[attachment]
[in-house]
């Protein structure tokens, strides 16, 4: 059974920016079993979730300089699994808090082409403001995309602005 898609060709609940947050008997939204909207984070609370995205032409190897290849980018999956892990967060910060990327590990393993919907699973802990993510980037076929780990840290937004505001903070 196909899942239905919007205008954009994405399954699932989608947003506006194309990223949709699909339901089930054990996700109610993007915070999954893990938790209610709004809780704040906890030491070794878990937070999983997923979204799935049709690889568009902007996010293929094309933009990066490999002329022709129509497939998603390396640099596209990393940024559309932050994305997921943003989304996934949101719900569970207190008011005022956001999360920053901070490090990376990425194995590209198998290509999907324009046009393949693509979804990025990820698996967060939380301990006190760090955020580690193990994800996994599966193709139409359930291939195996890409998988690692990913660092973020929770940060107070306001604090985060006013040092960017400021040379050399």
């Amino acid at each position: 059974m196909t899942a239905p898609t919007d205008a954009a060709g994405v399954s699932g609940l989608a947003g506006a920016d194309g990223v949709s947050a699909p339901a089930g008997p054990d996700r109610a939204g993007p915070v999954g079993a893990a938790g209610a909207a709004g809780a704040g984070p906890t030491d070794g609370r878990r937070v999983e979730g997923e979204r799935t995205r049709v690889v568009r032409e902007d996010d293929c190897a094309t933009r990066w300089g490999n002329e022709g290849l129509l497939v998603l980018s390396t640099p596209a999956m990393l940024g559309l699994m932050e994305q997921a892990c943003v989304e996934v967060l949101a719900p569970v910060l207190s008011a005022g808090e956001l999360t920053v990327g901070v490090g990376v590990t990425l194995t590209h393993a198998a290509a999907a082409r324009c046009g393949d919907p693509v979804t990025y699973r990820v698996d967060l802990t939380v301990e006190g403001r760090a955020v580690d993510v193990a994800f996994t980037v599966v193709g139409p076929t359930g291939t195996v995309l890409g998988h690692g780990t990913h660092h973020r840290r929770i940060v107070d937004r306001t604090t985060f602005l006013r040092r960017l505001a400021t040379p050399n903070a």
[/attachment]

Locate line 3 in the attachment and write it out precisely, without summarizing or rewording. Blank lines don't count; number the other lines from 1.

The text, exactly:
């Amino acid at each position: 059974m196909t899942a239905p898609t919007d205008a954009a060709g994405v399954s699932g609940l989608a947003g506006a920016d194309g990223v949709s947050a699909p339901a089930g008997p054990d996700r109610a939204g993007p915070v999954g079993a893990a938790g209610a909207a709004g809780a704040g984070p906890t030491d070794g609370r878990r937070v999983e979730g997923e979204r799935t995205r049709v690889v568009r032409e902007d996010d293929c190897a094309t933009r990066w300089g490999n002329e022709g290849l129509l497939v998603l980018s390396t640099p596209a999956m990393l940024g559309l699994m932050e994305q997921a892990c943003v989304e996934v967060l949101a719900p569970v910060l207190s008011a005022g808090e956001l999360t920053v990327g901070v490090g990376v590990t990425l194995t590209h393993a198998a290509a999907a082409r324009c046009g393949d919907p693509v979804t990025y699973r990820v698996d967060l802990t939380v301990e006190g403001r760090a955020v580690d993510v193990a994800f996994t980037v599966v193709g139409p076929t359930g291939t195996v995309l890409g998988h690692g780990t990913h660092h973020r840290r929770i940060v107070d937004r306001t604090t985060f602005l006013r040092r960017l505001a400021t040379p050399n903070a």